GPI has found that women reinvest up to 90 percent of earnings back into family and community.
The Economic Model for News Is Broken
In their own words -- from Global Press Institute's industry research:
The economic model is broken. According to the Nieman Foundation for Journalism at Harvard, "a single foreign correspondent costs a newspaper around $250,000 a year." As a result, over the past 25 years, more than 60 percent of all foreign bureaus have been closed and foreign news in daily newspapers has declined by 53 percent. GPI fills this void at less than 2 percent of the cost.
Women are underrepresented in the news. According to the Global Media Monitoring Project, for every woman who appears in the news, there are five men. Accordingly, women's voices are rarely heard on the topics that dominate the news agenda, and women are rarely featured in news stories as authorities or experts. GPI helps correct this imbalance by training and employing female journalists.
Most news agencies are missing the real stories. According to a study by Routledge Media, 97 percent of international news coverage is focused on just four topics: war, natural disaster, poverty, and disease. GPI journalists report on issues in their communities that are often ignored by other news media, such as health, arts and culture, and entrepreneurship.
Global Press Institute covers such fearless topics as:
- As Women Become Aware of Right, Divorce Rates Double in Nepal
- Zambian Girls Stretch Labia to Avoid Infidelity
- Low-Quality Medicine and Patients' Rights Violations Plague Sri Lanka
- Tattoo Culture Shifts from Rebellion to Fashion at Argentine Convention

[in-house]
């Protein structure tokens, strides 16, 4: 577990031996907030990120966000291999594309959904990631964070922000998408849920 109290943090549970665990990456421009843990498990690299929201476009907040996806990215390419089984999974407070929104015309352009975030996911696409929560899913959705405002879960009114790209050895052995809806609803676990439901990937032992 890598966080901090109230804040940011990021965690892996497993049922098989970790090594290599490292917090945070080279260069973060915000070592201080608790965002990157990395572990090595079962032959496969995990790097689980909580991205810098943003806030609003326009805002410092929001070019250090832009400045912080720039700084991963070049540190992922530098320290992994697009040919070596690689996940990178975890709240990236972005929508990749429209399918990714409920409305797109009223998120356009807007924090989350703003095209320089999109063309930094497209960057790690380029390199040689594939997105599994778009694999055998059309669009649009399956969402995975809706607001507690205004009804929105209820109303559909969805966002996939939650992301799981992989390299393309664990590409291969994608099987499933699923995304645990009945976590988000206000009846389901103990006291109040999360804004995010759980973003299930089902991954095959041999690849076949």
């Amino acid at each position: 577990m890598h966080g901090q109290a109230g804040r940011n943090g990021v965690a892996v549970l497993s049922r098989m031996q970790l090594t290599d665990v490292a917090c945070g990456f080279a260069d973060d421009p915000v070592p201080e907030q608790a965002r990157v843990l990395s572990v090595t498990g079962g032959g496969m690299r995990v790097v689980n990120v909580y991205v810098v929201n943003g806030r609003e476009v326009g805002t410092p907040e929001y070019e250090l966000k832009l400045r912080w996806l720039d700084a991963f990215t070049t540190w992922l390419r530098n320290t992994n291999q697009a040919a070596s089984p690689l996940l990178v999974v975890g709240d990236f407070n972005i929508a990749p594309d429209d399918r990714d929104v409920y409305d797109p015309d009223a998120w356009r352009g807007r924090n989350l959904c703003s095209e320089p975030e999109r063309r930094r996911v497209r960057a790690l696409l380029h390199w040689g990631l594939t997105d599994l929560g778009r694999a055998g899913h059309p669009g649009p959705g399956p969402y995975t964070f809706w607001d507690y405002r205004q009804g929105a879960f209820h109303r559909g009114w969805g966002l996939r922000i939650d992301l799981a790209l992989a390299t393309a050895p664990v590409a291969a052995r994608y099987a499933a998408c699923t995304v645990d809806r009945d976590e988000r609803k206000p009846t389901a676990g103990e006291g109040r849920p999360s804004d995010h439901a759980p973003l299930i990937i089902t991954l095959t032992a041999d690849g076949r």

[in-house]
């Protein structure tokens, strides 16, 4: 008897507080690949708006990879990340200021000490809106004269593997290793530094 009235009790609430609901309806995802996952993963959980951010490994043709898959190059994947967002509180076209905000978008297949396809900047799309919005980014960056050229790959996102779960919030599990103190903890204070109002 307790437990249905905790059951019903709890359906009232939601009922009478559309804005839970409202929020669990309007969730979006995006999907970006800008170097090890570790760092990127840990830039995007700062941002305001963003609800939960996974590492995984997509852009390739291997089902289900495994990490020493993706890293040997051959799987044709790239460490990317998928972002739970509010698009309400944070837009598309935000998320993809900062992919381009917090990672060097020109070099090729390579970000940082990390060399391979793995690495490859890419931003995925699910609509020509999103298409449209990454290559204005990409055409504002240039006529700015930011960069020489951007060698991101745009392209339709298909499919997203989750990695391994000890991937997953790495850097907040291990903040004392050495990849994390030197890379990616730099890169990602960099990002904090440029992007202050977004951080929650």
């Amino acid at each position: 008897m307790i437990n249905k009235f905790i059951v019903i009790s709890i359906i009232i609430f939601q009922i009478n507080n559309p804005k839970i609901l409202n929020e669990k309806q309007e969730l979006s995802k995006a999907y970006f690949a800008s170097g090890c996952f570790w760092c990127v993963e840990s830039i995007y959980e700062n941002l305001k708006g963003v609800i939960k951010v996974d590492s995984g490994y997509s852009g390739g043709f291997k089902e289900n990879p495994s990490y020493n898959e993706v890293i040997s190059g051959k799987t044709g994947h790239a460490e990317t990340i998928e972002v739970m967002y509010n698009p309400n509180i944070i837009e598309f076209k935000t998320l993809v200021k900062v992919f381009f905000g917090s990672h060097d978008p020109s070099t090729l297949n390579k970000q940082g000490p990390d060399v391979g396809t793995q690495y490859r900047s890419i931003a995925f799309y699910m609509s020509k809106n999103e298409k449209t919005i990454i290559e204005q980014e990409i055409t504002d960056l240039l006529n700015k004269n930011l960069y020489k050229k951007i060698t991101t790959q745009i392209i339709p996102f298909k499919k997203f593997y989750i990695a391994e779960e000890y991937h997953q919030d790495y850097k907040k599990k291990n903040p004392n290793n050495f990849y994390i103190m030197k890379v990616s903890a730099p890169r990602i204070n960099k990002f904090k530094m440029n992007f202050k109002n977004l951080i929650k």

- Music Therapy Helps Autistic Children Find Their Voices in Nepal
- Women Use Natural Resources to Escape Poverty in Botswana
- Despite Reprisals, Kenyan Cleric Welcomes Gays and Lesbians
Global Press Institute uses journalism a development tool by:
- Producing award-winning news that sparks social change
- Addressing issues overlooked by mainstream media
- Bringing transparency and attention to social issues
- Empowering reporters to give voice to their communities
- Creating global awareness of our shared human condition (issues like clean water, motherhood, and food security), which increases tolerance, justice, and peace.
Global Press Institute by the Numbers:
- 159 women
- 25 news bureaus in developing media markets
- 41 journalists received advanced technology training
- 98 percent of GPI's journalists report feeling empowered as a result of their work
The Contagion of Giving Away Jobs
GPI's senior training strategist Maura Bouge writes about a moment when she, an American, encountered the new regional editor for GPJ Africa, Wairimu Michengi, in Nairobi, Kenya.
As Wairimu trained for her new position, she was already planning on a promotion to Maura's old job -- managing editor. Instead of feeling threatened, Maura was elated. True to Global Press Institute's mission to empower local women rather than the Americans back at headquarters, Maura writes:
Our lofty organizational mission to empower, educate and employ women around the world to tell local stories with the potential to spark social change became as real as the intense, brown eyes staring back at me.
I responded that she would make a fantastic managing editor one day. And I genuinely hoped she would. Her taking my job would mean that I had done my job well.
Previously, U.S. staff edited reporters' submissions... but they've realized that a local eye can see cultural nuances we'd never understand back home. Maura's next move will be to replace herself again--by hiring training strategists from each geographic region rather than importing them from the U.S. The result is an authenticity of journalistic voice that you just don't achieve with foreign correspondents, no matter how long they've toiled in-country.
Rarely the case with nonprofits, Global Press Institute intends to evolve into a self-sustaining social enterprise with enough revenue from syndication to pay reporters' salaries and keep the lights on in their increasing numbers of offices around the world. We believe they can and will accomplish this feat -- and soon.
Photographs (c) Paige Stoyer for Global Press Institute.
Read the Global Press Journal here.